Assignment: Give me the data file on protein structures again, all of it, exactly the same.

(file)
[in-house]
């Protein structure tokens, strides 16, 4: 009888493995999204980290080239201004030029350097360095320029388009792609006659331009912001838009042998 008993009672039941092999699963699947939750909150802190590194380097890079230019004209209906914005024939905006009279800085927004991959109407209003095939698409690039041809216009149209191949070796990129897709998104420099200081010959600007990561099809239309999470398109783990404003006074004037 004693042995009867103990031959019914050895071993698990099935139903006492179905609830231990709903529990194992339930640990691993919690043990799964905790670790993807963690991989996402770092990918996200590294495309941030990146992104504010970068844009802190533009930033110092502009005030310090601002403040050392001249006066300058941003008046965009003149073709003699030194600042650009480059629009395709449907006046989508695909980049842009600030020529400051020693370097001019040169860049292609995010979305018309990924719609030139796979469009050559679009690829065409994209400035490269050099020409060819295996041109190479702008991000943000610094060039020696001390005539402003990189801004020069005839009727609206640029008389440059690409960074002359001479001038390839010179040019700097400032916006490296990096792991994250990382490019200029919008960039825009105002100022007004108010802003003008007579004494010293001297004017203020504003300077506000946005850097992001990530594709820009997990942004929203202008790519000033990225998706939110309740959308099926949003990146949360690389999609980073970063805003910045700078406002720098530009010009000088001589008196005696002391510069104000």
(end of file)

[in-house]
């Protein structure tokens, strides 16, 4: 009888493995999204980290080239201004030029350097360095320029388009792609006659331009912001838009042998 008993009672039941092999699963699947939750909150802190590194380097890079230019004209209906914005024939905006009279800085927004991959109407209003095939698409690039041809216009149209191949070796990129897709998104420099200081010959600007990561099809239309999470398109783990404003006074004037 004693042995009867103990031959019914050895071993698990099935139903006492179905609830231990709903529990194992339930640990691993919690043990799964905790670790993807963690991989996402770092990918996200590294495309941030990146992104504010970068844009802190533009930033110092502009005030310090601002403040050392001249006066300058941003008046965009003149073709003699030194600042650009480059629009395709449907006046989508695909980049842009600030020529400051020693370097001019040169860049292609995010979305018309990924719609030139796979469009050559679009690829065409994209400035490269050099020409060819295996041109190479702008991000943000610094060039020696001390005539402003990189801004020069005839009727609206640029008389440059690409960074002359001479001038390839010179040019700097400032916006490296990096792991994250990382490019200029919008960039825009105002100022007004108010802003003008007579004494010293001297004017203020504003300077506000946005850097992001990530594709820009997990942004929203202008790519000033990225998706939110309740959308099926949003990146949360690389999609980073970063805003910045700078406002720098530009010009000088001589008196005696002391510069104000």